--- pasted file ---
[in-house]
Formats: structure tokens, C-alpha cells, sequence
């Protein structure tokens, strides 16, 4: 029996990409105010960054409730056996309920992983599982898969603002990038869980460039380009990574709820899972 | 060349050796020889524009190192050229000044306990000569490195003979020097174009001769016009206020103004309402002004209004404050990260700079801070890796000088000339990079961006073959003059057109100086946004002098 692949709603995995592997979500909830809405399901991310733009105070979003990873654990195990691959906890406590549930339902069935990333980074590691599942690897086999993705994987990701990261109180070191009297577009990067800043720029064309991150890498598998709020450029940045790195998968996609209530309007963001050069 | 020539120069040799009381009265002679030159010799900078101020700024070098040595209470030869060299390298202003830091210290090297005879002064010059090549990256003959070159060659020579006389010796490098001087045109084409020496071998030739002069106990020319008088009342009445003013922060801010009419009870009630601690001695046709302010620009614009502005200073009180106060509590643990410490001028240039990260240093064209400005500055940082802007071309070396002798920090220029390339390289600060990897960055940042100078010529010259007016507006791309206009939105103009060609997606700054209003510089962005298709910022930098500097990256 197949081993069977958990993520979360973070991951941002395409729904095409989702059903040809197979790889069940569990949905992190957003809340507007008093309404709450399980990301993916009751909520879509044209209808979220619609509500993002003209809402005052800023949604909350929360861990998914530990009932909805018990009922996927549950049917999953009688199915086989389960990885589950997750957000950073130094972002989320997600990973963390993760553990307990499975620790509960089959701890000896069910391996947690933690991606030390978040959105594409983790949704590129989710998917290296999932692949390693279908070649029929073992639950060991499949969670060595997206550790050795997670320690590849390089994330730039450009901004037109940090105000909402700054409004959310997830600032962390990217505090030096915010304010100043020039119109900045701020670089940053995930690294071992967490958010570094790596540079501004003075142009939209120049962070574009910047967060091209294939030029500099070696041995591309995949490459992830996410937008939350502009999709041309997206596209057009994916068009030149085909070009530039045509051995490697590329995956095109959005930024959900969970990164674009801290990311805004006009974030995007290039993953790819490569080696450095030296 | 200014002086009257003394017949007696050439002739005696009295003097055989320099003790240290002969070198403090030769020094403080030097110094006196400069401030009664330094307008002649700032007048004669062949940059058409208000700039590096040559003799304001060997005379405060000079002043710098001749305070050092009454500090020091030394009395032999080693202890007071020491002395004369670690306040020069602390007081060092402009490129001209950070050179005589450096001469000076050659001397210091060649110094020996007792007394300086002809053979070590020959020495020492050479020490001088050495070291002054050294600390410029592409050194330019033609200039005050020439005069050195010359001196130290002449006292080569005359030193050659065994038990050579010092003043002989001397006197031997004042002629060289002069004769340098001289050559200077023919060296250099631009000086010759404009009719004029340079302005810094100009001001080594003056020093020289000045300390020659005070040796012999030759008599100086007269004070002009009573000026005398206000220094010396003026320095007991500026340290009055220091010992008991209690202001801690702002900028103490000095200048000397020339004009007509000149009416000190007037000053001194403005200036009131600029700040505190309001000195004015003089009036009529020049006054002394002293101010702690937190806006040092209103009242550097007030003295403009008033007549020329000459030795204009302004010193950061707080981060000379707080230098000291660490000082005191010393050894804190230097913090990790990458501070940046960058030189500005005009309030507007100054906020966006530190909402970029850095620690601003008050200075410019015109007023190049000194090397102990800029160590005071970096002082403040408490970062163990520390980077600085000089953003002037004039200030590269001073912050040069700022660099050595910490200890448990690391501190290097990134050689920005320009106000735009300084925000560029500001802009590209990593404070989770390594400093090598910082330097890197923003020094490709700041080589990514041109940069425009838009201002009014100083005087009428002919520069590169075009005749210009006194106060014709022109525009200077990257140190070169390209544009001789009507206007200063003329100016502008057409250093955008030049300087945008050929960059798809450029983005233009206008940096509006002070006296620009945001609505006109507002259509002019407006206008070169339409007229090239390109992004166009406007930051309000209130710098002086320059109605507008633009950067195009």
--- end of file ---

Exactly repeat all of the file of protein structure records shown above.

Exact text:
[in-house]
Formats: structure tokens, C-alpha cells, sequence
């Protein structure tokens, strides 16, 4: 029996990409105010960054409730056996309920992983599982898969603002990038869980460039380009990574709820899972 | 060349050796020889524009190192050229000044306990000569490195003979020097174009001769016009206020103004309402002004209004404050990260700079801070890796000088000339990079961006073959003059057109100086946004002098 692949709603995995592997979500909830809405399901991310733009105070979003990873654990195990691959906890406590549930339902069935990333980074590691599942690897086999993705994987990701990261109180070191009297577009990067800043720029064309991150890498598998709020450029940045790195998968996609209530309007963001050069 | 020539120069040799009381009265002679030159010799900078101020700024070098040595209470030869060299390298202003830091210290090297005879002064010059090549990256003959070159060659020579006389010796490098001087045109084409020496071998030739002069106990020319008088009342009445003013922060801010009419009870009630601690001695046709302010620009614009502005200073009180106060509590643990410490001028240039990260240093064209400005500055940082802007071309070396002798920090220029390339390289600060990897960055940042100078010529010259007016507006791309206009939105103009060609997606700054209003510089962005298709910022930098500097990256 197949081993069977958990993520979360973070991951941002395409729904095409989702059903040809197979790889069940569990949905992190957003809340507007008093309404709450399980990301993916009751909520879509044209209808979220619609509500993002003209809402005052800023949604909350929360861990998914530990009932909805018990009922996927549950049917999953009688199915086989389960990885589950997750957000950073130094972002989320997600990973963390993760553990307990499975620790509960089959701890000896069910391996947690933690991606030390978040959105594409983790949704590129989710998917290296999932692949390693279908070649029929073992639950060991499949969670060595997206550790050795997670320690590849390089994330730039450009901004037109940090105000909402700054409004959310997830600032962390990217505090030096915010304010100043020039119109900045701020670089940053995930690294071992967490958010570094790596540079501004003075142009939209120049962070574009910047967060091209294939030029500099070696041995591309995949490459992830996410937008939350502009999709041309997206596209057009994916068009030149085909070009530039045509051995490697590329995956095109959005930024959900969970990164674009801290990311805004006009974030995007290039993953790819490569080696450095030296 | 200014002086009257003394017949007696050439002739005696009295003097055989320099003790240290002969070198403090030769020094403080030097110094006196400069401030009664330094307008002649700032007048004669062949940059058409208000700039590096040559003799304001060997005379405060000079002043710098001749305070050092009454500090020091030394009395032999080693202890007071020491002395004369670690306040020069602390007081060092402009490129001209950070050179005589450096001469000076050659001397210091060649110094020996007792007394300086002809053979070590020959020495020492050479020490001088050495070291002054050294600390410029592409050194330019033609200039005050020439005069050195010359001196130290002449006292080569005359030193050659065994038990050579010092003043002989001397006197031997004042002629060289002069004769340098001289050559200077023919060296250099631009000086010759404009009719004029340079302005810094100009001001080594003056020093020289000045300390020659005070040796012999030759008599100086007269004070002009009573000026005398206000220094010396003026320095007991500026340290009055220091010992008991209690202001801690702002900028103490000095200048000397020339004009007509000149009416000190007037000053001194403005200036009131600029700040505190309001000195004015003089009036009529020049006054002394002293101010702690937190806006040092209103009242550097007030003295403009008033007549020329000459030795204009302004010193950061707080981060000379707080230098000291660490000082005191010393050894804190230097913090990790990458501070940046960058030189500005005009309030507007100054906020966006530190909402970029850095620690601003008050200075410019015109007023190049000194090397102990800029160590005071970096002082403040408490970062163990520390980077600085000089953003002037004039200030590269001073912050040069700022660099050595910490200890448990690391501190290097990134050689920005320009106000735009300084925000560029500001802009590209990593404070989770390594400093090598910082330097890197923003020094490709700041080589990514041109940069425009838009201002009014100083005087009428002919520069590169075009005749210009006194106060014709022109525009200077990257140190070169390209544009001789009507206007200063003329100016502008057409250093955008030049300087945008050929960059798809450029983005233009206008940096509006002070006296620009945001609505006109507002259509002019407006206008070169339409007229090239390109992004166009406007930051309000209130710098002086320059109605507008633009950067195009």